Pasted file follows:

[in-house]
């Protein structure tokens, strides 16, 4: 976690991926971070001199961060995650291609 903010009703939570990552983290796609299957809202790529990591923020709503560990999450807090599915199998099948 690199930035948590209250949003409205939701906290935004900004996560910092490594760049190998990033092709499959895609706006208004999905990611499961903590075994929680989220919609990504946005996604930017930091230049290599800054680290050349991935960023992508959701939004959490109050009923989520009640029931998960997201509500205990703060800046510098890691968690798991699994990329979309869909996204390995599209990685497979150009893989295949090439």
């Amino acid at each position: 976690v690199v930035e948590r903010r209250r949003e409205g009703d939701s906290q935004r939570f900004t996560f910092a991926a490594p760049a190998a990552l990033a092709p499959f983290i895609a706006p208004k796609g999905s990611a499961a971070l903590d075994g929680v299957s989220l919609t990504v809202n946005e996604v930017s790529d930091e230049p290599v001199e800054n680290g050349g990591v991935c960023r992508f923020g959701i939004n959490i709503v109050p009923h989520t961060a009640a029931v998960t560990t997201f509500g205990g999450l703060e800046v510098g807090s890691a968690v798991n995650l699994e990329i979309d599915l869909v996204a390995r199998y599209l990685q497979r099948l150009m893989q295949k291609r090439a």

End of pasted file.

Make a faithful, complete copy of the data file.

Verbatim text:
[in-house]
């Protein structure tokens, strides 16, 4: 976690991926971070001199961060995650291609 903010009703939570990552983290796609299957809202790529990591923020709503560990999450807090599915199998099948 690199930035948590209250949003409205939701906290935004900004996560910092490594760049190998990033092709499959895609706006208004999905990611499961903590075994929680989220919609990504946005996604930017930091230049290599800054680290050349991935960023992508959701939004959490109050009923989520009640029931998960997201509500205990703060800046510098890691968690798991699994990329979309869909996204390995599209990685497979150009893989295949090439």
């Amino acid at each position: 976690v690199v930035e948590r903010r209250r949003e409205g009703d939701s906290q935004r939570f900004t996560f910092a991926a490594p760049a190998a990552l990033a092709p499959f983290i895609a706006p208004k796609g999905s990611a499961a971070l903590d075994g929680v299957s989220l919609t990504v809202n946005e996604v930017s790529d930091e230049p290599v001199e800054n680290g050349g990591v991935c960023r992508f923020g959701i939004n959490i709503v109050p009923h989520t961060a009640a029931v998960t560990t997201f509500g205990g999450l703060e800046v510098g807090s890691a968690v798991n995650l699994e990329i979309d599915l869909v996204a390995r199998y599209l990685q497979r099948l150009m893989q295949k291609r090439a």